Burlington estate planning attorneys assist you in understanding the legal documents and tools that need to be part of your plans for your legacy. We also help you to create a comprehensive plan and to make sure the documents and tools you utilize are legally valid and will provide the protections that you expect.
Unfortunately, there are far too many people who never reach out to a compassionate and knowledgeable legal professional to get the help they need to make a comprehensive estate plan. People often fail to reach out when they could benefit from a comprehensive estate plan because they feel like they’ve done what was necessary for estate planning by creating a will. The problem is, while a last will and testament can allow a deceased person more control over assets than dying intestate — without a will — it is often not the best or most comprehensive tool for asset protection and for transferring wealth.
There are a vast number of situations where simply making a will is insufficient if you want to build the strongest legacy possible. You should reach out to Unsworth LaPlante, PLLC for personalized help creating your estate plan to ensure that you’ve used the tools necessary to make that plan comprehensive. You can also read on to find out about key situations when a will is insufficient and you need to do more to make your estate plan.
When is a Will Not Enough for an Estate Plan?
Some of the many circumstances in which a last will and testament is not sufficient to constitute the entirety of your estate plan include:
- If you’re leaving money to someone with a disability: If the disabled person receives any means-tested benefits such as Medicaid or Supplemental Security Income, leaving money without a plan could be a problem because the inherited assets could count as resources that disqualify your loved one from getting benefits. The last thing you want is an inheritance to be spent on huge bills for medical care that Medicaid would have covered had benefits not been lost. You should use a special needs trust in most cases to avoid the problems with leaving assets to someone receiving means-tested benefits. The use of a special needs trust should also allow you to specify who manages the funds for the disabled person and should give you more control over how money is used.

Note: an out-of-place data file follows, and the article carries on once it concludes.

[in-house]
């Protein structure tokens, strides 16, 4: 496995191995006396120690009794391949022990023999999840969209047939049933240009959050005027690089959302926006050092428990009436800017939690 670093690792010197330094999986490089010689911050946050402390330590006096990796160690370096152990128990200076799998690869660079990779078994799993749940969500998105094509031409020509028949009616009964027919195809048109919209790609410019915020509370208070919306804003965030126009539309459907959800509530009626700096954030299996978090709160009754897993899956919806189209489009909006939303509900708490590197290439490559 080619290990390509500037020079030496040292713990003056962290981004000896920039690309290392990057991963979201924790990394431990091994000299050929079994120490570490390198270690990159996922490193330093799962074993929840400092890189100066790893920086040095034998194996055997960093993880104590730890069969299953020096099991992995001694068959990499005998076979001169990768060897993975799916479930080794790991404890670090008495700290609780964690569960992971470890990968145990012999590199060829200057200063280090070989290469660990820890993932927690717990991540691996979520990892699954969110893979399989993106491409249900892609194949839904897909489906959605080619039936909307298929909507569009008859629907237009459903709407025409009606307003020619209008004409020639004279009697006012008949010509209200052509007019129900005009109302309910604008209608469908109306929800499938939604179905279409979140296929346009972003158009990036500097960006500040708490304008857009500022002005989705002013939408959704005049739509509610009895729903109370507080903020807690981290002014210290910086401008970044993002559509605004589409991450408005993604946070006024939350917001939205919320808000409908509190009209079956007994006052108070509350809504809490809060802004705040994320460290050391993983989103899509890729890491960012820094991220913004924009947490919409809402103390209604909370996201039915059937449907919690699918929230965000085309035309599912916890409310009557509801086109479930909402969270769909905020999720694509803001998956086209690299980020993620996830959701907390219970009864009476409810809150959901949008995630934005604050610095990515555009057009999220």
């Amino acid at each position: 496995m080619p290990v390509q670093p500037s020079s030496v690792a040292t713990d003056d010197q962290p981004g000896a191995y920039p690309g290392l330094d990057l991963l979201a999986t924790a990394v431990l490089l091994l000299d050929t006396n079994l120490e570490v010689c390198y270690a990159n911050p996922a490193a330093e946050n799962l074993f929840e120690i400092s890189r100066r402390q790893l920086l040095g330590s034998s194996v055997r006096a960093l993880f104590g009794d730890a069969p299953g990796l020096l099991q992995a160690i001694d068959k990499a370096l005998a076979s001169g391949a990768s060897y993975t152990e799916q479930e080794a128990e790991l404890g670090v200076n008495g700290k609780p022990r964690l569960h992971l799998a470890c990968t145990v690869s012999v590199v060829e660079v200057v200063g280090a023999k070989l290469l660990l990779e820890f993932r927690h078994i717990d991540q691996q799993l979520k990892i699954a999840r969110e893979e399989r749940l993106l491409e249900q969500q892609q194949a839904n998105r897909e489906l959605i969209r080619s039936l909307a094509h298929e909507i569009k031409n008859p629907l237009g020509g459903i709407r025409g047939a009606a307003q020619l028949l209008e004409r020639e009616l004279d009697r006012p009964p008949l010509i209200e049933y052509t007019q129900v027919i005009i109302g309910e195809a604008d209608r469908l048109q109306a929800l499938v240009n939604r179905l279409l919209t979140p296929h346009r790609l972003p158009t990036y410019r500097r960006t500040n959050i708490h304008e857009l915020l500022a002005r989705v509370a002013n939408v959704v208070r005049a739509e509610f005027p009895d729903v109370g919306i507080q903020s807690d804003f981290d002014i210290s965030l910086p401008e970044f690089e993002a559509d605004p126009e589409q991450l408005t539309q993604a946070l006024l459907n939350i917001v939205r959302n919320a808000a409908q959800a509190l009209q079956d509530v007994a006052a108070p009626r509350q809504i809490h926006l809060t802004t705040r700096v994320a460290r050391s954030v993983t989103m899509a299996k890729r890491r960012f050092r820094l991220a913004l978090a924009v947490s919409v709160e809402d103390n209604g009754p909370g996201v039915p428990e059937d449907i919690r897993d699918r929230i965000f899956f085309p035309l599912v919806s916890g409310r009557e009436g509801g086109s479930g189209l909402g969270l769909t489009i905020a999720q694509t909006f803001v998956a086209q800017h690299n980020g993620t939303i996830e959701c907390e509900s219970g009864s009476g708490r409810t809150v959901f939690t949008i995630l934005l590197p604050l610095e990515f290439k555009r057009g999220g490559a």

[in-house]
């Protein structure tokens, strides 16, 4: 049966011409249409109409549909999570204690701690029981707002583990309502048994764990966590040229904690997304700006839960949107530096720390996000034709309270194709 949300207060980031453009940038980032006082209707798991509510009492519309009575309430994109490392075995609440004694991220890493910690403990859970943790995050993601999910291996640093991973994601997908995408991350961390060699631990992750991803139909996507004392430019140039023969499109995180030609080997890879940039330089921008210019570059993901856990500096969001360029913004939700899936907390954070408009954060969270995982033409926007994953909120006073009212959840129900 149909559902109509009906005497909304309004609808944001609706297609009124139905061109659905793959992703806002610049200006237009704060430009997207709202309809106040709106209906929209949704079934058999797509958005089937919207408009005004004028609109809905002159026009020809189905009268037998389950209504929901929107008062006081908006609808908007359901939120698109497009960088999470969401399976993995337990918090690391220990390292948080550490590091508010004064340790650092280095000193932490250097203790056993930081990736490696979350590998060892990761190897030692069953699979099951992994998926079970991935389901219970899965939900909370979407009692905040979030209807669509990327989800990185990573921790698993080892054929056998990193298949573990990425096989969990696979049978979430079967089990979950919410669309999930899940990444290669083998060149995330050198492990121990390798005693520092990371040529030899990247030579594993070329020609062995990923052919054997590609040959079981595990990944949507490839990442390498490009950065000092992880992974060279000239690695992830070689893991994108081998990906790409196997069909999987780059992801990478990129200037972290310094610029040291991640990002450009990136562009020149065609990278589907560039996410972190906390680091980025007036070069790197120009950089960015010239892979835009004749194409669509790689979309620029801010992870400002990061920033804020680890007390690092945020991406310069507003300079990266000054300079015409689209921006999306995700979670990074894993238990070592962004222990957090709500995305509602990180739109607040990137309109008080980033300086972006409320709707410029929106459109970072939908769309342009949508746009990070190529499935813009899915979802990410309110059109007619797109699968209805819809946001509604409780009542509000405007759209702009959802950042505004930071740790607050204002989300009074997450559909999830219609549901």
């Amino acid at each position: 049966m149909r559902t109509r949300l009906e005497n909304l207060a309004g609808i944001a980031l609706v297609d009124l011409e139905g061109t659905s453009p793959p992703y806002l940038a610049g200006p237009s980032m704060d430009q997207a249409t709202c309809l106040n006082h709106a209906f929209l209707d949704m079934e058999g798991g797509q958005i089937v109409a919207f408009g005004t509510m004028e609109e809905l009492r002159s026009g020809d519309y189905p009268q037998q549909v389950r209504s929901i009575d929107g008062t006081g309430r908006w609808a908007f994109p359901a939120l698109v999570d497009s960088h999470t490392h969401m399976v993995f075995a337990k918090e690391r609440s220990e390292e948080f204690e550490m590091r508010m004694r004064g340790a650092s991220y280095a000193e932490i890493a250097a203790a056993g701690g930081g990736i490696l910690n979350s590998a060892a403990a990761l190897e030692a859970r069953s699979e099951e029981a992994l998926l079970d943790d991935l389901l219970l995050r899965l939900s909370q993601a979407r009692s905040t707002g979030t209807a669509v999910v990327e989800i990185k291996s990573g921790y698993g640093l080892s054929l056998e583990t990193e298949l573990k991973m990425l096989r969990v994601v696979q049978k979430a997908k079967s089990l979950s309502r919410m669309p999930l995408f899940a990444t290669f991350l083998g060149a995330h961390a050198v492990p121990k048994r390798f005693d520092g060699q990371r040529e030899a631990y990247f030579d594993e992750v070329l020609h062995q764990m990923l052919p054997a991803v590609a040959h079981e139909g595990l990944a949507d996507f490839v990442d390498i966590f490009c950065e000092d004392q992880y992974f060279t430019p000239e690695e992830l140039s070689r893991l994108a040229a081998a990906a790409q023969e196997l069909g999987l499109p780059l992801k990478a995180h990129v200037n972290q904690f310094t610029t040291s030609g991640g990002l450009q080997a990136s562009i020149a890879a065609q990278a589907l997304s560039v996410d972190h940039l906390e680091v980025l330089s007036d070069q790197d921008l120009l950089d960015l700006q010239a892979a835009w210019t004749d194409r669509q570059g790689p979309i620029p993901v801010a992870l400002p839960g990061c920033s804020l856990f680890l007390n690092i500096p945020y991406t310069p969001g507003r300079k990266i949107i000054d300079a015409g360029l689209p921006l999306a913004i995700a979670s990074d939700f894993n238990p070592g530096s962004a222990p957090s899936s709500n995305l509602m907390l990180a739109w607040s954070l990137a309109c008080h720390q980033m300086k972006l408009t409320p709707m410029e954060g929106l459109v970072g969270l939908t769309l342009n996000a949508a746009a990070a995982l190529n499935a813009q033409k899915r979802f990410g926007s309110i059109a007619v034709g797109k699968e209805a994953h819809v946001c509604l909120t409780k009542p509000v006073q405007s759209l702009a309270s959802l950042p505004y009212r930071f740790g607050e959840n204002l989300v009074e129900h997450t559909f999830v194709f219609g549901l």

- If you’re going to owe a large estate tax bill: Tax reform has made the threshold for owing estate tax higher going forward, but this does not mean that those with substantial estates will all pay nothing to transfer wealth. Larger estates are still going to be subject to federal tax, which can significantly reduce the value of the estate.
- If your heirs or beneficiaries have other special needs or circumstances: You want to protect assets after you are gone and make sure heirs or beneficiaries use them in positive ways that make their life better. Unfortunately, if a loved one you want to leave assets to has difficulty managing money, this could be a problem. If you want to do your best to protect and keep safe any assets you leave to this financially irresponsible person, you could use a special needs trust to name a reliable trustee to manage the money and could provide specific instructions for how it’s to be distributed to your heir.
There may also be other circumstances specific to your family and assets which necessitate going beyond writing a will. Because many people don’t fully understand the limitations of a will or the details about other tools that can pass assets in a more appropriate way, far too few people make sure they actually have the right tools. We can work closely with you to make sure that you’ve done everything in your power to leave a legacy you desire.
Getting Help from Burlington Estate Planning Attorneys
Burlington estate planning attorneys at Unsworth LaPlante, PLLC can provide the personalized help and support you need to go beyond making a last will and testament and to actually create a comprehensive estate plan that is right for you. We can also provide help with personalizing your plan to your specific family and financial situation.
To find out more about the ways in which our compassionate and knowledgeable legal team can assist you in protecting assets and providing for your loved ones, join us for a free seminar. You can also give us a call at (802) 879-7133 or contact us online today for personalized help and advice.
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